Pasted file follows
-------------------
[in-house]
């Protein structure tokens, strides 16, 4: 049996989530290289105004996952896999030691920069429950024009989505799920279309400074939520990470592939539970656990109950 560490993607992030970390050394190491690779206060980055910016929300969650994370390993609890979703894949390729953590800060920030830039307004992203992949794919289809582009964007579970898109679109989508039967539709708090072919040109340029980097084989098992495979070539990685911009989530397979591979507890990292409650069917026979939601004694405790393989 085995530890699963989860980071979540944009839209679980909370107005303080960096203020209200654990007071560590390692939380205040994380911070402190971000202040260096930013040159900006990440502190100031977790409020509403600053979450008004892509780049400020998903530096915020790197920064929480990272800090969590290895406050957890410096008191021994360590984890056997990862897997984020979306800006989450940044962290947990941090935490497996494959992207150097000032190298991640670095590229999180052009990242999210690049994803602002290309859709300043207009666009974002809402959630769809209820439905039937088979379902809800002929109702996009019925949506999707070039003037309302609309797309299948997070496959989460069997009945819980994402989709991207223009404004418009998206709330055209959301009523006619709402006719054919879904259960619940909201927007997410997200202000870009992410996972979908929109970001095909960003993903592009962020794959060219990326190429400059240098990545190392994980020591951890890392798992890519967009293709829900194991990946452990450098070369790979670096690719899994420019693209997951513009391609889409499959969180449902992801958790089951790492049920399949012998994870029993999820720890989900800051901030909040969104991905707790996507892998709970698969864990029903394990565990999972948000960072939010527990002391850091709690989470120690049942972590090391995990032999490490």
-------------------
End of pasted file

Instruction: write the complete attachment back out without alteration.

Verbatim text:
[in-house]
């Protein structure tokens, strides 16, 4: 049996989530290289105004996952896999030691920069429950024009989505799920279309400074939520990470592939539970656990109950 560490993607992030970390050394190491690779206060980055910016929300969650994370390993609890979703894949390729953590800060920030830039307004992203992949794919289809582009964007579970898109679109989508039967539709708090072919040109340029980097084989098992495979070539990685911009989530397979591979507890990292409650069917026979939601004694405790393989 085995530890699963989860980071979540944009839209679980909370107005303080960096203020209200654990007071560590390692939380205040994380911070402190971000202040260096930013040159900006990440502190100031977790409020509403600053979450008004892509780049400020998903530096915020790197920064929480990272800090969590290895406050957890410096008191021994360590984890056997990862897997984020979306800006989450940044962290947990941090935490497996494959992207150097000032190298991640670095590229999180052009990242999210690049994803602002290309859709300043207009666009974002809402959630769809209820439905039937088979379902809800002929109702996009019925949506999707070039003037309302609309797309299948997070496959989460069997009945819980994402989709991207223009404004418009998206709330055209959301009523006619709402006719054919879904259960619940909201927007997410997200202000870009992410996972979908929109970001095909960003993903592009962020794959060219990326190429400059240098990545190392994980020591951890890392798992890519967009293709829900194991990946452990450098070369790979670096690719899994420019693209997951513009391609889409499959969180449902992801958790089951790492049920399949012998994870029993999820720890989900800051901030909040969104991905707790996507892998709970698969864990029903394990565990999972948000960072939010527990002391850091709690989470120690049942972590090391995990032999490490």